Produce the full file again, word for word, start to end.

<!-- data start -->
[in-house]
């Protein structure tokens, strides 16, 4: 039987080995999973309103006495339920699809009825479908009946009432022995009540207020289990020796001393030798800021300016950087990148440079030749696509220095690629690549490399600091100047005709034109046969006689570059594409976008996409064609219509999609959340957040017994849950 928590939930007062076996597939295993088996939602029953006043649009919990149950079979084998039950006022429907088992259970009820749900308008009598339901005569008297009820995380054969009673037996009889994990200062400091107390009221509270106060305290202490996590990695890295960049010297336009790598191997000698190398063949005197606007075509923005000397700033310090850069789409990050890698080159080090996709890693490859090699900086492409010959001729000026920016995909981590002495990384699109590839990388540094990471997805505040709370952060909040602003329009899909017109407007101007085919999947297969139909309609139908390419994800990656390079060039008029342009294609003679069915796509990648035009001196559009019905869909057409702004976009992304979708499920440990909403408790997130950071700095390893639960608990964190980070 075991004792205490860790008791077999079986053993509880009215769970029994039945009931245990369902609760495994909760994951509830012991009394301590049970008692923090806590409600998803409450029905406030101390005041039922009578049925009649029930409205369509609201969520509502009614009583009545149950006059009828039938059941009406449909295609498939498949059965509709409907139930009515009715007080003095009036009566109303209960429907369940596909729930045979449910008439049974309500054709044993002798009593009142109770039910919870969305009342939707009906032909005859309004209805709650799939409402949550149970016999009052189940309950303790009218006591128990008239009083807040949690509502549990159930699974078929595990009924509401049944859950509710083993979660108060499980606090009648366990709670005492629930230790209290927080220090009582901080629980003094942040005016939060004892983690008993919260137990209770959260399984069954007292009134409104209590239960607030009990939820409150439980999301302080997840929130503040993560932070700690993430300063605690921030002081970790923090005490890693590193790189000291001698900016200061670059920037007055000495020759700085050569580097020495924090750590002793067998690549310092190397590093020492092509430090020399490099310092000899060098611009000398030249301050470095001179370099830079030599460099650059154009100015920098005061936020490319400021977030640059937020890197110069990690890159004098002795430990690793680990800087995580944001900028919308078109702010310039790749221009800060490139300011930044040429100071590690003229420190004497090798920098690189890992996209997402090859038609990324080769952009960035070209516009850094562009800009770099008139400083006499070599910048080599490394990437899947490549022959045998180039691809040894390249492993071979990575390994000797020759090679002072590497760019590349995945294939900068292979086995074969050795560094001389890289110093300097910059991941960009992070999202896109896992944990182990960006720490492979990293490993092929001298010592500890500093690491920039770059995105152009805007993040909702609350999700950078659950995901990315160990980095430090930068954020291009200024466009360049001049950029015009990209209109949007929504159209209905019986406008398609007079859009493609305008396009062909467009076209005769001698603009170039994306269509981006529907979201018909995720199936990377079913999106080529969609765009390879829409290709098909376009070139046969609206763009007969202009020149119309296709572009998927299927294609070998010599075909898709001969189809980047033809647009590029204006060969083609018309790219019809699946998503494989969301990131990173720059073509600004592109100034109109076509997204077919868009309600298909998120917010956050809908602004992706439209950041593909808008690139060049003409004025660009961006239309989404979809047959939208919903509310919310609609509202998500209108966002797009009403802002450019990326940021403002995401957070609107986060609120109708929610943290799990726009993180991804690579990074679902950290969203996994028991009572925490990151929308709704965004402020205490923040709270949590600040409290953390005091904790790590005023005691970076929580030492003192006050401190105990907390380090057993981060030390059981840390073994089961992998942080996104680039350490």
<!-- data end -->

[in-house]
């Protein structure tokens, strides 16, 4: 039987080995999973309103006495339920699809009825479908009946009432022995009540207020289990020796001393030798800021300016950087990148440079030749696509220095690629690549490399600091100047005709034109046969006689570059594409976008996409064609219509999609959340957040017994849950 928590939930007062076996597939295993088996939602029953006043649009919990149950079979084998039950006022429907088992259970009820749900308008009598339901005569008297009820995380054969009673037996009889994990200062400091107390009221509270106060305290202490996590990695890295960049010297336009790598191997000698190398063949005197606007075509923005000397700033310090850069789409990050890698080159080090996709890693490859090699900086492409010959001729000026920016995909981590002495990384699109590839990388540094990471997805505040709370952060909040602003329009899909017109407007101007085919999947297969139909309609139908390419994800990656390079060039008029342009294609003679069915796509990648035009001196559009019905869909057409702004976009992304979708499920440990909403408790997130950071700095390893639960608990964190980070 075991004792205490860790008791077999079986053993509880009215769970029994039945009931245990369902609760495994909760994951509830012991009394301590049970008692923090806590409600998803409450029905406030101390005041039922009578049925009649029930409205369509609201969520509502009614009583009545149950006059009828039938059941009406449909295609498939498949059965509709409907139930009515009715007080003095009036009566109303209960429907369940596909729930045979449910008439049974309500054709044993002798009593009142109770039910919870969305009342939707009906032909005859309004209805709650799939409402949550149970016999009052189940309950303790009218006591128990008239009083807040949690509502549990159930699974078929595990009924509401049944859950509710083993979660108060499980606090009648366990709670005492629930230790209290927080220090009582901080629980003094942040005016939060004892983690008993919260137990209770959260399984069954007292009134409104209590239960607030009990939820409150439980999301302080997840929130503040993560932070700690993430300063605690921030002081970790923090005490890693590193790189000291001698900016200061670059920037007055000495020759700085050569580097020495924090750590002793067998690549310092190397590093020492092509430090020399490099310092000899060098611009000398030249301050470095001179370099830079030599460099650059154009100015920098005061936020490319400021977030640059937020890197110069990690890159004098002795430990690793680990800087995580944001900028919308078109702010310039790749221009800060490139300011930044040429100071590690003229420190004497090798920098690189890992996209997402090859038609990324080769952009960035070209516009850094562009800009770099008139400083006499070599910048080599490394990437899947490549022959045998180039691809040894390249492993071979990575390994000797020759090679002072590497760019590349995945294939900068292979086995074969050795560094001389890289110093300097910059991941960009992070999202896109896992944990182990960006720490492979990293490993092929001298010592500890500093690491920039770059995105152009805007993040909702609350999700950078659950995901990315160990980095430090930068954020291009200024466009360049001049950029015009990209209109949007929504159209209905019986406008398609007079859009493609305008396009062909467009076209005769001698603009170039994306269509981006529907979201018909995720199936990377079913999106080529969609765009390879829409290709098909376009070139046969609206763009007969202009020149119309296709572009998927299927294609070998010599075909898709001969189809980047033809647009590029204006060969083609018309790219019809699946998503494989969301990131990173720059073509600004592109100034109109076509997204077919868009309600298909998120917010956050809908602004992706439209950041593909808008690139060049003409004025660009961006239309989404979809047959939208919903509310919310609609509202998500209108966002797009009403802002450019990326940021403002995401957070609107986060609120109708929610943290799990726009993180991804690579990074679902950290969203996994028991009572925490990151929308709704965004402020205490923040709270949590600040409290953390005091904790790590005023005691970076929580030492003192006050401190105990907390380090057993981060030390059981840390073994089961992998942080996104680039350490």